This essay examines mountaineering narratives in the light of recent eco-critical scholarship to assert that their tales of intense awareness and connection reveal a more fundamental integration between human subject and natural object than our culture has imagined. North American climbing narratives show three primary modes of imagining nature: first, as an object to conquer; second, as a picturesque setting to admire; third, as the extension of a self whose identity is shaped by the interpenetration of the human and the (...)
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  33. E. Doyle McCarthy (1996). Knowledge as Culture: The New Sociology of Knowledge. Routledge.score: 30.0
    Drawing upon Marxist, French structuralist and American pragmatist traditions, this lively and accessible introduction to the sociology of knowledge gives to its classic texts a fresh reading, arguing that various bodies of knowledge operate within culture to create powerful cultural dispositions, meanings, and categories. It looks at the cultural impact of the forms and images of mass media, the authority of science, medicine, and law as bodies of contemporary knowledge and practice. Finally, it considers the concept of "engendered knowledge" through (...)
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  34. John Mccarthy (1997). Modality, Si! Modal Logic, No! Studia Logica 59 (1):29-32.score: 30.0
    This article is oriented toward the use of modality in artificial intelligence (AI). An agent must reason about what it or other agents know, believe, want, intend or owe. Referentially opaque modalities are needed and must be formalized correctly. Unfortunately, modal logics seem too limited for many important purposes. This article contains examples of uses of modality for which modal logic seems inadequate.I have no proof that modal logic is inadequate, so I hope modal logicians will take the examples as (...)
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  35. David McCarthy (1998). Actions, Beliefs, and Consequences. Philosophical Studies 90 (1):57-77.score: 30.0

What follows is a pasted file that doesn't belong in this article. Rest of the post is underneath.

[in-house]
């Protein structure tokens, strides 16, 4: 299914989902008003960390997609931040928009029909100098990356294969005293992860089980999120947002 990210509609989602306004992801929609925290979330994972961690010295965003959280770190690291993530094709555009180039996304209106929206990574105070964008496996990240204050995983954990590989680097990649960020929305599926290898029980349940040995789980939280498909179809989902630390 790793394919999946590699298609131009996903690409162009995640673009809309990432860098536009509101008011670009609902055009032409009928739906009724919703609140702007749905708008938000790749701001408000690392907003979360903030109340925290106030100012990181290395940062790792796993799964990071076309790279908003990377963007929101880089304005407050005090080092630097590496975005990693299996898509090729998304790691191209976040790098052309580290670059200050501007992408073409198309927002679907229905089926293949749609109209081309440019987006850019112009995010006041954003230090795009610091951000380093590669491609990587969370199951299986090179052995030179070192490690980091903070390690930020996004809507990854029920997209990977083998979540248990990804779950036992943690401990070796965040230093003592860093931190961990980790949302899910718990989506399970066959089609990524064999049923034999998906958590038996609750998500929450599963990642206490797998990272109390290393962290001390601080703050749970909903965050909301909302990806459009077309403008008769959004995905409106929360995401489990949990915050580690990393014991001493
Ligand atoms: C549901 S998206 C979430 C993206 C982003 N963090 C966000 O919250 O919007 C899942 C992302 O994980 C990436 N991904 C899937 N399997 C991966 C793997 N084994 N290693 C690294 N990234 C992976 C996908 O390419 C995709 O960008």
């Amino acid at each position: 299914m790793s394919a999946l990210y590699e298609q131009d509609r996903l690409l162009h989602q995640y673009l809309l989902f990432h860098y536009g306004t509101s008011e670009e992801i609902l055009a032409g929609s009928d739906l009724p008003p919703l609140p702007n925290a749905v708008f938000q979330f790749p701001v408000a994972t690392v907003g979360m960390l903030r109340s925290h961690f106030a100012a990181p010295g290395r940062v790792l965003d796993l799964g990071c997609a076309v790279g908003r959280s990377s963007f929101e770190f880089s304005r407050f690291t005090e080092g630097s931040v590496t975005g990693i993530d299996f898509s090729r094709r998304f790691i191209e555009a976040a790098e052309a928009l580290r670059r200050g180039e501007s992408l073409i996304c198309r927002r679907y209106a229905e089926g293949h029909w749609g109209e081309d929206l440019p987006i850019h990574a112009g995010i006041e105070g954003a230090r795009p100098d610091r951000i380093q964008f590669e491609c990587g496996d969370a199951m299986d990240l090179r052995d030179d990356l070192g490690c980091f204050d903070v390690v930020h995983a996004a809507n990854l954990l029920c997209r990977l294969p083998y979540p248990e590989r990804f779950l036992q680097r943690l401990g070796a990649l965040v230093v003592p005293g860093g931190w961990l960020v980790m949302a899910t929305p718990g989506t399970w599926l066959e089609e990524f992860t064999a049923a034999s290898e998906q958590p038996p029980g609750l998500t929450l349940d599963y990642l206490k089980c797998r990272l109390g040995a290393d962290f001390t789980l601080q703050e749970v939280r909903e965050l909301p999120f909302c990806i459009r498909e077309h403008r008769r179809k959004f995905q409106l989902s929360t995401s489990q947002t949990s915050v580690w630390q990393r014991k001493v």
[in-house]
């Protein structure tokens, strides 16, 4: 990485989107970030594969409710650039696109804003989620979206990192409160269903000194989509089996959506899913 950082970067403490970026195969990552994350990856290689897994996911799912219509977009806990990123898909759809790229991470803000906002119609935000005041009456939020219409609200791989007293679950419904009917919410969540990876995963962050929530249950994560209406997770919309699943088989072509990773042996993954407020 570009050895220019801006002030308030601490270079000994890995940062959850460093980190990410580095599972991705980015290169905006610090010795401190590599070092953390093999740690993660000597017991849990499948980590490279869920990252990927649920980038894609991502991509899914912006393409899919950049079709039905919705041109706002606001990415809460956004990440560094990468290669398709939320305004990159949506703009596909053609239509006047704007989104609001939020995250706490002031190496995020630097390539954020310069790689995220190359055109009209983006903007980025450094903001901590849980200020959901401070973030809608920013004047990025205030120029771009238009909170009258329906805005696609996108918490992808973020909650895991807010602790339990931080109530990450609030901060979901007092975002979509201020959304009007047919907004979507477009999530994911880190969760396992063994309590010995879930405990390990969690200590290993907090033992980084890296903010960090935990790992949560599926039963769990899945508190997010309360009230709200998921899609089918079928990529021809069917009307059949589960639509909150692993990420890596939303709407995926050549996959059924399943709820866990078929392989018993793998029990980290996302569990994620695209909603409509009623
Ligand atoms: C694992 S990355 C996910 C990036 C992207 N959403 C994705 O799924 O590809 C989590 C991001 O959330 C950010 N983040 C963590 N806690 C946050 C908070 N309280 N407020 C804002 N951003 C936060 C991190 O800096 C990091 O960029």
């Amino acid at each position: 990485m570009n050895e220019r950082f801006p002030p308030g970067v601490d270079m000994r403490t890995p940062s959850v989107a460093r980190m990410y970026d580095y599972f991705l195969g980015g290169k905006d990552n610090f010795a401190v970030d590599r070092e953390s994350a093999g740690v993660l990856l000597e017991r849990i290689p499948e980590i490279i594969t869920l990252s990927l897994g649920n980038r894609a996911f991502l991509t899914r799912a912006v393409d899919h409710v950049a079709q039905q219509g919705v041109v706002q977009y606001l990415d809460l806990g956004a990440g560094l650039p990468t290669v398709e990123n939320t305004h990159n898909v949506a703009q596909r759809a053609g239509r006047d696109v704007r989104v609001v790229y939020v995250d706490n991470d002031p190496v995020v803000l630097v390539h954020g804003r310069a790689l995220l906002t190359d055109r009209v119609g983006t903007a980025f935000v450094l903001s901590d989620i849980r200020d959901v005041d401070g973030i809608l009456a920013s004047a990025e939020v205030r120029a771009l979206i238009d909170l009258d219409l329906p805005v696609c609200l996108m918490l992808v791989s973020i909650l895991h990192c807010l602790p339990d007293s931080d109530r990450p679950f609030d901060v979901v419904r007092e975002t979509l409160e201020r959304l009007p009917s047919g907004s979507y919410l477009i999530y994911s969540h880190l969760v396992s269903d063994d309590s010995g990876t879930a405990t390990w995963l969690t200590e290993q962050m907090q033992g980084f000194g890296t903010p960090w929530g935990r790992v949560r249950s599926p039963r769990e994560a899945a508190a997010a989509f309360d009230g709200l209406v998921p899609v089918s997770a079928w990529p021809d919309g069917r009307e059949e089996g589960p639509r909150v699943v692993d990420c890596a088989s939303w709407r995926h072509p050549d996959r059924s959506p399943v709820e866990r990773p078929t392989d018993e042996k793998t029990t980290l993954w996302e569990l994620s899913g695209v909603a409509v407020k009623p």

On the agent-relativity thesis, what an agent ought to do is a function of the evidence available to her about the consequences of her potential actions. On the objectivity thesis, what an agent ought to do is a function of what the consequences of her potential actions would be, regardless of the evidence available to her. This article argues for the agent-relativity thesis. The main opposing argument, due to Thomson, points to cases where a bystander can see that an agent (...)
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  36. David Matzko McCarthy & M. Therese Lysaught (eds.) (2007). Gathered for the Journey: Moral Theology in Catholic Perspective. William B. Eerdmans Pub..score: 30.0
    Life together : moral reasoning in theological context -- Pilgrim's progress : virtues and the goal of the journey -- The imitation of Christ : issues along the way.
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  37. David McCarthy (1997). Rights, Explanation, and Risks. Ethics 107 (2):205-225.score: 30.0
    Theories of rights seem well equipped to explain widely accepted claims about the morality of harming. But can they explain popular claims about the morality of imposing risks of harm? Many think not. But a plausible theory of rights can explain those claims if it says we have the right that others not impose risks of harm upon us. That is a good reason to believe we have that right. There are many objections to the claim that we have that (...)